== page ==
Part of what made the opening salvo of the Underworld arc so great was that it was bolstered by strong character beats and interesting dynamics. ‘Sisters’ borrows a lot of that from ‘Souls of the Departed’, and manages to do something much more impactful, largely because what happened here felt earned.
While part of me loved watching Henry Snr. move on a few episodes previous to this, it felt like something that should have happened a little later on. His journey to the great beyond, or wherever he skipped off to, didn’t resonate in the way it could have because it felt a little rushed. Thankfully, the same can’t be said for Cora’s final bow, which has been almost four seasons in the making.
The troubled relationship between Regina and her mother has been an ongoing saga since her mother first appeared way back in season one. Her mother’s selfish desires and quest for power were what indirectly led to Regina turning into the evil queen, hell bent on revenge against Snow White. In the years since Regina instigated the Storybrooke curse she’s changed and grown, despite all that Cora had done to her, but coming to terms with her mother has never been possible, until now.
My favorite moment of the tearful goodbye between Cora, Regina and Zelena, was Cora remembering how she never got a chance to say goodbye to her daughter when she died in her arms. Now she’s been given that opportunity, and thanks to some great character building over the last few seasons, it was a deserved moment not just for Cora, but for her daughter as well.
Cora finally recognized the strong, courageous woman Regina has become, and even came to understand that it was all thanks to Regina herself, and not anything Cora had given her. Not once did Cora spout any excuses for her behaviour, only remorse for what she had done, and pride over who Regina had become. It felt like the perfect ending to their troubled past, and one that paid homage to some of the great character development that they’ve both gone through.
Cora had an altogether different goodbye with Zelena, the daughter she never knew. She never got the chance to know her first born, but like Regina, Cora’s mistakes were what led to Zelena making some dark choices after her tough upbringing. Again, no excuses were made for her abandonment, only recognition that it was all done in Cora’s own interests and had nothing to do with giving Zelena a better life. There wasn’t a lot Cora could say to make up for what she had done, but bringing Regina and Zelena together was the best possible outcome she could have gotten.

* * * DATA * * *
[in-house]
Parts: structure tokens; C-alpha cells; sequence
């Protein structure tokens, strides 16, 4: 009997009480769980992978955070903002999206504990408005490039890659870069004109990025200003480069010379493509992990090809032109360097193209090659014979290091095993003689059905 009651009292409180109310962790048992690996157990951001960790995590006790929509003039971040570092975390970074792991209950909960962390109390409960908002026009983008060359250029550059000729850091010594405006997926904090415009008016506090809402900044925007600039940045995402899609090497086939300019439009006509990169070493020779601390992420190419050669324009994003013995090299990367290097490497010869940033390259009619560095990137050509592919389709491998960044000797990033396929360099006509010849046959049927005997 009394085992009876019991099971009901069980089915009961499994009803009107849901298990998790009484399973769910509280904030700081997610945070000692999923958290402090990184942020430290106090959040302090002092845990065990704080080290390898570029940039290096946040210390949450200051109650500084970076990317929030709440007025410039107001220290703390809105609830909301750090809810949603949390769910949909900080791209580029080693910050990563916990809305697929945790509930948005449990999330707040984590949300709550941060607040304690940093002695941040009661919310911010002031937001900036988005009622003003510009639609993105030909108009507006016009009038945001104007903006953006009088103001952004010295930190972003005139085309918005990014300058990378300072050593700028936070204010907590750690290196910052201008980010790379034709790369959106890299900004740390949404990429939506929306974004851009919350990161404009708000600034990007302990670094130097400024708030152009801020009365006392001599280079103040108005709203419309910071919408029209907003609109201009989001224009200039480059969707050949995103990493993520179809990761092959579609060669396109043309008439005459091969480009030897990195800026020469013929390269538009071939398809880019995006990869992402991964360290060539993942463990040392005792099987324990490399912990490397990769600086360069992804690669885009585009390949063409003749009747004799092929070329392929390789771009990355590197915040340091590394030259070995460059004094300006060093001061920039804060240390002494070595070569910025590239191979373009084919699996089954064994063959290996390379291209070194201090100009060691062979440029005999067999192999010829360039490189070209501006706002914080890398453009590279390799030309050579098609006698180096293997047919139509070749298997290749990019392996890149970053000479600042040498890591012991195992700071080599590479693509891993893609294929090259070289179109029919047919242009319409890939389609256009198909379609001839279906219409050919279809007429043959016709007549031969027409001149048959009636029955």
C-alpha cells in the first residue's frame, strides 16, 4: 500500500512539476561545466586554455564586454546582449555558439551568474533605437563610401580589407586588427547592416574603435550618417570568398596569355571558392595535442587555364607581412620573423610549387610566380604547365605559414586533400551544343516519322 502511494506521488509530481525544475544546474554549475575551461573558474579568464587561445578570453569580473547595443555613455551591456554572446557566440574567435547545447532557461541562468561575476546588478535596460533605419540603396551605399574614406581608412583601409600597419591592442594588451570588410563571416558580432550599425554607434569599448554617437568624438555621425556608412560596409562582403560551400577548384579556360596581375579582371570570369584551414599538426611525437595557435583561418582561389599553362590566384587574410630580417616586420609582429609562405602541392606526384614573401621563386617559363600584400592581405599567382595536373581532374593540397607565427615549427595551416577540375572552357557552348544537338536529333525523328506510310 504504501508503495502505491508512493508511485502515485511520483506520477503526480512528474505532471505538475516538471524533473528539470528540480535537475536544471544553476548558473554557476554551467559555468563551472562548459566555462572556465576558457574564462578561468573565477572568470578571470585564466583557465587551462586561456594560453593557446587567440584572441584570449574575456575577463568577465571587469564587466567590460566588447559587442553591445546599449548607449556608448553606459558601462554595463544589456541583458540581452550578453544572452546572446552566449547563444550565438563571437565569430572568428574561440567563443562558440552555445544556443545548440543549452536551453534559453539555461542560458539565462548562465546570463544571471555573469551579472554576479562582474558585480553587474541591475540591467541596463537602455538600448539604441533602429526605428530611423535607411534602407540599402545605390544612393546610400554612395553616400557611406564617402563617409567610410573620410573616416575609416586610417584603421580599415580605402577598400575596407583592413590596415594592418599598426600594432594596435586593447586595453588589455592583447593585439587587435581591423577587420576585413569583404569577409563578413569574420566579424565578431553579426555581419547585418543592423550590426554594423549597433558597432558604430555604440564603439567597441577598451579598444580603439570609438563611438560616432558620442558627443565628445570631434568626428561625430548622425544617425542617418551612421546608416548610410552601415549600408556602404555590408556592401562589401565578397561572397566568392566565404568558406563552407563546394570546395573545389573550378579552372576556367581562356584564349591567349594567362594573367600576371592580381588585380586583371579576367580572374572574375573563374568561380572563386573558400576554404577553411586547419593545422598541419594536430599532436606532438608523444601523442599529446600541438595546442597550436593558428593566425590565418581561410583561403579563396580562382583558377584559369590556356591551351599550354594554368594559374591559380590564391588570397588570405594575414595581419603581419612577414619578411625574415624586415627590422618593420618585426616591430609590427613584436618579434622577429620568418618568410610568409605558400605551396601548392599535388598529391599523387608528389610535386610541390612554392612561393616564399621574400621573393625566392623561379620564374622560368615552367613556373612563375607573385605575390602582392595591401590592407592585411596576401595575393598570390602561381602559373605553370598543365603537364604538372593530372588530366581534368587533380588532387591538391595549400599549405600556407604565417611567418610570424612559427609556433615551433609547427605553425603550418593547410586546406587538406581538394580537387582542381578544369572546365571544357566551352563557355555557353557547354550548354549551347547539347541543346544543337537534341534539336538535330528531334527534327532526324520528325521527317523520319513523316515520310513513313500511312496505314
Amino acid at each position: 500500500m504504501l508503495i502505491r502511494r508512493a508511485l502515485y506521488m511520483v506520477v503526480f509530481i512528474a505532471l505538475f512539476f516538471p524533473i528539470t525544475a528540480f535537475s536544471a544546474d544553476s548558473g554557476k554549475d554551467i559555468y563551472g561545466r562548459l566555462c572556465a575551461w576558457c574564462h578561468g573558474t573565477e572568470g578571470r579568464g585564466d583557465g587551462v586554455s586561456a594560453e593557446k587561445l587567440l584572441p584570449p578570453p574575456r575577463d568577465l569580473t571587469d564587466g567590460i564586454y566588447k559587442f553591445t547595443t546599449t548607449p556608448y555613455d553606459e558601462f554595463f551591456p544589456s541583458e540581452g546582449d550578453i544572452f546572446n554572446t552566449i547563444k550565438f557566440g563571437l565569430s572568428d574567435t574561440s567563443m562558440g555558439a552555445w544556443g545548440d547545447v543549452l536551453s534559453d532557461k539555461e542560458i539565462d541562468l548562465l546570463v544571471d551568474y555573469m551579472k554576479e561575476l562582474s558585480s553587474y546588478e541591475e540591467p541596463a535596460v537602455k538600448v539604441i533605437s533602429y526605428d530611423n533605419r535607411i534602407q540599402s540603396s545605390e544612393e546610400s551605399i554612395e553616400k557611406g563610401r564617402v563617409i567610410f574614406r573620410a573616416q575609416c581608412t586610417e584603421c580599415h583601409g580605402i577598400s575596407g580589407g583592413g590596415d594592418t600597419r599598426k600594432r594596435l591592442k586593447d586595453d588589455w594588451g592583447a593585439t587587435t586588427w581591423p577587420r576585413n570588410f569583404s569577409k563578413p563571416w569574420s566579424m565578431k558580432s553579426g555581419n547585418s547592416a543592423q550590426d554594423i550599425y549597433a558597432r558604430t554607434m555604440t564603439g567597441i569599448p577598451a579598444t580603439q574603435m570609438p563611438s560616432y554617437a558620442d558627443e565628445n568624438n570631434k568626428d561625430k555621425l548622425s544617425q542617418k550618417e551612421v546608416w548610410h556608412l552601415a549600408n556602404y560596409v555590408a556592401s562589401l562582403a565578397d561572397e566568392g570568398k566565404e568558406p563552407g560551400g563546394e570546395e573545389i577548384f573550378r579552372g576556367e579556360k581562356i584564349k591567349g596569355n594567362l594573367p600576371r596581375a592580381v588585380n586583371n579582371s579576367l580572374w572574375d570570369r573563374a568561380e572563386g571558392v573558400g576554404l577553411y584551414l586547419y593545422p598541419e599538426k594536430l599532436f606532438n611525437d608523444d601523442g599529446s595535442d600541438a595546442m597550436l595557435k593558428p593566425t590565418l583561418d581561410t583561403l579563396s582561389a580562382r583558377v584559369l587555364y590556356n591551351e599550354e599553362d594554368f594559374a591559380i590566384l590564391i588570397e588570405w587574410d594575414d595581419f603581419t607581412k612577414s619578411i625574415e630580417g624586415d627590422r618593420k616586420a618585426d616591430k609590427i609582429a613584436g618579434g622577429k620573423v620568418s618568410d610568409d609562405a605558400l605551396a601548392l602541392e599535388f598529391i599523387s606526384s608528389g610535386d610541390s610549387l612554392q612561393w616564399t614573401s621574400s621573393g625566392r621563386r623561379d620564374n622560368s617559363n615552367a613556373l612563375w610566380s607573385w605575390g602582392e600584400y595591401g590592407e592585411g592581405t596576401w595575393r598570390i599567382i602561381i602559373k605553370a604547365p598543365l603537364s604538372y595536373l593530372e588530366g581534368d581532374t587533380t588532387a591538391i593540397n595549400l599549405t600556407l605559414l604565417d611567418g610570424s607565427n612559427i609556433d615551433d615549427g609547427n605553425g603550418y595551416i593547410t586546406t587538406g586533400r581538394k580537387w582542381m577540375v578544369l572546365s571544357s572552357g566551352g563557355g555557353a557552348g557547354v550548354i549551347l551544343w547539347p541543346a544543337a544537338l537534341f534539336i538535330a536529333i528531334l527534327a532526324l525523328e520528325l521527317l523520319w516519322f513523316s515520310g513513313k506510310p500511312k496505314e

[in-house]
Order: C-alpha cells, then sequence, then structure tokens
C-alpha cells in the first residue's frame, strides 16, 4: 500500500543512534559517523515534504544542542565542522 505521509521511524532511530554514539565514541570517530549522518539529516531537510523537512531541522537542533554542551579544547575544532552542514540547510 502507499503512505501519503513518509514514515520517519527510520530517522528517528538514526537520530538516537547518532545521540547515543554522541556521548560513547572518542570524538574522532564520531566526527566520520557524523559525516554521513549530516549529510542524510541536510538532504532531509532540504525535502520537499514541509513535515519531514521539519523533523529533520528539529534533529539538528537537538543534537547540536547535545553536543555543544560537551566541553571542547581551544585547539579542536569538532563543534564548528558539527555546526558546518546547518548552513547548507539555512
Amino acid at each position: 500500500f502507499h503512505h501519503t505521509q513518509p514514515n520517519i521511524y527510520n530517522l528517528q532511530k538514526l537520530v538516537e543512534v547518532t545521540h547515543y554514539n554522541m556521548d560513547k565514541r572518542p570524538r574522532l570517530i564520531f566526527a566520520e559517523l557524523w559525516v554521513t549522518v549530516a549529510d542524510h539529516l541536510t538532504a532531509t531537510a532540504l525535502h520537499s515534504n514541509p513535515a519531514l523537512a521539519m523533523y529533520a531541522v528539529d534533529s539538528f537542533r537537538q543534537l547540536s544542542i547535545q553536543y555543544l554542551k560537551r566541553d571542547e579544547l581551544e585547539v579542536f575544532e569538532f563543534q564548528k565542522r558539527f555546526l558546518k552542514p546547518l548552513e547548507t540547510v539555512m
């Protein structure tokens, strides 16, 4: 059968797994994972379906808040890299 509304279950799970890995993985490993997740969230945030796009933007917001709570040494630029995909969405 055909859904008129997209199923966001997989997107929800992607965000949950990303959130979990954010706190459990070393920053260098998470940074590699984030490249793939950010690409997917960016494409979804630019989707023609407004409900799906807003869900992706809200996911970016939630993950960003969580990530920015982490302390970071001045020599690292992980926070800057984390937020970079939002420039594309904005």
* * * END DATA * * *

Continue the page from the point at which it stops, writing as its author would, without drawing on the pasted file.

Zelena wanting to save Hades is an interesting idea, if a little flawed. It’s a bit of a stretch that Regina would let her sister even try to do this, but I guess she knows that almost anyone can be saved. Why not the “prince of death”? We’ve seen a lot of villains undergo some rather stark transformations during this show’s run, but this one does seem like a bit of a stretch. I’m not sure if it’ll work or not, but with Rumple and his father abducting Zelena before she got the chance to start that change, I am a little intrigued as to what the outcome will be.
David came face to face with his evil twin brother, finally. He didn’t get to save him, which is a shame because James is about 10,000 times more interesting than his brother.
Cruella managed to scarper off after James fell into the river. What will she do now that there’s nobody left on her side?
No Ginnifer Goodwin this week, with Snow back in Storybrooke. She’ll either return to save everyone, or the gang will get back to her in some serious trouble in the real world. I don’t know which one I want to happen.
He Said, She Said
James: “You were never half the man I was, and yet you got everything; everything that was mine.”
Cora: “You were sisters once, who loved and needed each other. I thought that love, any kind of love, was weakness. I was a fool.”
Rumple: “Zelena, meet my father... Peter Pan."
Pan: “I hear you're wicked. Well, I'm much worse.”
With some engaging performances, a solid flashback and a touching goodbye, ‘Sisters’ was one of Once’s strongest episodes in a while. Though I’m still a little uncertain about the direction the show is taking at the moment, I’m relieved that I can still become invested in it every once in a while.
4.5 out of 5 magic wands
Originally posted at PandaTV.
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